Gabrielius Landsbergis, Lithuania’s foreign minister, has asked for Europe to show unity in the face of China’s actions. I believe that he is correct to ask for solidarity among the Europeans and I would suggest that any show of solidarity include all 27 NATO members. Given China’s consistent increases in aggression against the West, all responses should involve the full backing of all NATO members. In my opinion, the resent divisions among NATO member countries will only benefit China and give Beijing more confidence. This conflict between Lithuania and China provides the perfect opportunity for Europe and the entire Trans-Atlantic partnership to present a united front.




Afghanistan Refugees & What it Means to Our Human and Health Security

When the Biden administration withdrew troops from Afghanistan, the refugees followed the troops out of the country.. There have been 97,000 refugees from Afghanistan in the past twenty years that have resettled in America. According to Waddell from the U.S News and World Report, “Virginia has taken in the largest share of Afghans in relation to its population, with 136 resettlements per 100,000 residents,” (para 6, 2021). Many of these refugees have little to no vaccinations ranging from the Covid-19 to the measles vaccine. When living in Afghanistan, the refugees had no access to medical care or it was extremely hard to access medical attention let alone vaccines. This poses a threat to human and health security, because the refugees are bringing with them different medical issues and diseases that could affect the American people.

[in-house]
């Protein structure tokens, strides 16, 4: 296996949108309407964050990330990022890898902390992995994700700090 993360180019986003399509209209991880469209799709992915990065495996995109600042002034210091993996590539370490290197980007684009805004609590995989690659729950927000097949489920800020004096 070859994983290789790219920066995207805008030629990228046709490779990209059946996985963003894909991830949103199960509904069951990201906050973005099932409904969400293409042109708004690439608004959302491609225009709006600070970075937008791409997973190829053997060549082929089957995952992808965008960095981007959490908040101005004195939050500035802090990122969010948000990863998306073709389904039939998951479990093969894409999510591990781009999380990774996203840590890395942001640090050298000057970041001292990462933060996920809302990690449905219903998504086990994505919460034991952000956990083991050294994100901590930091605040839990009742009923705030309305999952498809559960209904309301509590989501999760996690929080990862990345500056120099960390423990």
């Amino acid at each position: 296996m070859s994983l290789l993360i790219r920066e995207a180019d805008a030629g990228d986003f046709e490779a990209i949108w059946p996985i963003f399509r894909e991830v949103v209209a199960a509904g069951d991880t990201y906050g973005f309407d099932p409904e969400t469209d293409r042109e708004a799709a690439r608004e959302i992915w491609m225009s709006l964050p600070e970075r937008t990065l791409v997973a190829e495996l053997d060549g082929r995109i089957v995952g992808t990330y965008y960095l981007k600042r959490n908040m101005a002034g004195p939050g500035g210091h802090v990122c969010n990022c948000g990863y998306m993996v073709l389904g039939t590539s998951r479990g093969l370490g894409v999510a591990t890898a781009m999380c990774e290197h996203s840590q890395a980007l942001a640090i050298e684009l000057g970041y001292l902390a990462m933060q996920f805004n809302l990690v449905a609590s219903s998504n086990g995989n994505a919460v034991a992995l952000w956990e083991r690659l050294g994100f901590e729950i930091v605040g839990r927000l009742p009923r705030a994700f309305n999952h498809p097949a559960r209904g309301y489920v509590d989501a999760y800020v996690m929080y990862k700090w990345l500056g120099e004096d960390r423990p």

The article, Bronx News, stated that “Governor, Phil Murphy says that refugees from Afghanistan who arrived in New Jersey are being screened for health care and security issues,” (para 1, 2021). I agree with this point of scanning the refugees for health care and security issues. With the amount of refugees that are coming in, the government should know what they are bringing with them regardless if it is the measles or if they are wanted by a terrorist group. It is important to know these aspects to keep the American people safe from diseases and terrorism. Gregory stated that, “if the refugees have not had these vaccines, they will be given to them,” (para 4, 2021). If the refugees do have medical diseases or concerns, doctors will be able to assist them and administer the care that is needed. The scanning of these refugees is mainly to keep them and everyone else around them safe. With the climate of the world today and everything that is happening on a daily basis, the American people need reassurance that their human and health security is not being threatened or taken away from them. 

-Olivia Lewis


Climate Change, Trade, and Global Food Security